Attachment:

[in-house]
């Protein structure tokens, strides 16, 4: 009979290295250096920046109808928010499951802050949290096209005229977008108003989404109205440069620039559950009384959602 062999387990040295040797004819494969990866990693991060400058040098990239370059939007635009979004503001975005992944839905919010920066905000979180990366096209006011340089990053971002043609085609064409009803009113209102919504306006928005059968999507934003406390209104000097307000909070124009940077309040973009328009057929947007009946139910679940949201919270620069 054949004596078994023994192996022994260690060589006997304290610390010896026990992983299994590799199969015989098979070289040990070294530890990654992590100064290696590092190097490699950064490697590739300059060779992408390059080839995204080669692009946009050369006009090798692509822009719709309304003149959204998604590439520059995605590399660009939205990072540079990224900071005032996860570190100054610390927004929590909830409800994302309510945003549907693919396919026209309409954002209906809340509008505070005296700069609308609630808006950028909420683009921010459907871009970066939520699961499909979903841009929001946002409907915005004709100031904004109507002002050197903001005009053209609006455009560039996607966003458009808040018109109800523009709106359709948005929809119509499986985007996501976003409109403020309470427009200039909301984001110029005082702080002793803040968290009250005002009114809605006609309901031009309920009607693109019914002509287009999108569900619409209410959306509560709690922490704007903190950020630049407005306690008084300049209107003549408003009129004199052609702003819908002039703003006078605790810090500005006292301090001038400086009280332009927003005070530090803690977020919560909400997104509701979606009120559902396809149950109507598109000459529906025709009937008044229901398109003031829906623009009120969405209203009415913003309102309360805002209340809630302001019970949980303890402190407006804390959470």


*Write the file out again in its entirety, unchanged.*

[in-house]
């Protein structure tokens, strides 16, 4: 009979290295250096920046109808928010499951802050949290096209005229977008108003989404109205440069620039559950009384959602 062999387990040295040797004819494969990866990693991060400058040098990239370059939007635009979004503001975005992944839905919010920066905000979180990366096209006011340089990053971002043609085609064409009803009113209102919504306006928005059968999507934003406390209104000097307000909070124009940077309040973009328009057929947007009946139910679940949201919270620069 054949004596078994023994192996022994260690060589006997304290610390010896026990992983299994590799199969015989098979070289040990070294530890990654992590100064290696590092190097490699950064490697590739300059060779992408390059080839995204080669692009946009050369006009090798692509822009719709309304003149959204998604590439520059995605590399660009939205990072540079990224900071005032996860570190100054610390927004929590909830409800994302309510945003549907693919396919026209309409954002209906809340509008505070005296700069609308609630808006950028909420683009921010459907871009970066939520699961499909979903841009929001946002409907915005004709100031904004109507002002050197903001005009053209609006455009560039996607966003458009808040018109109800523009709106359709948005929809119509499986985007996501976003409109403020309470427009200039909301984001110029005082702080002793803040968290009250005002009114809605006609309901031009309920009607693109019914002509287009999108569900619409209410959306509560709690922490704007903190950020630049407005306690008084300049209107003549408003009129004199052609702003819908002039703003006078605790810090500005006292301090001038400086009280332009927003005070530090803690977020919560909400997104509701979606009120559902396809149950109507598109000459529906025709009937008044229901398109003031829906623009009120969405209203009415913003309102309360805002209340809630302001019970949980303890402190407006804390959470």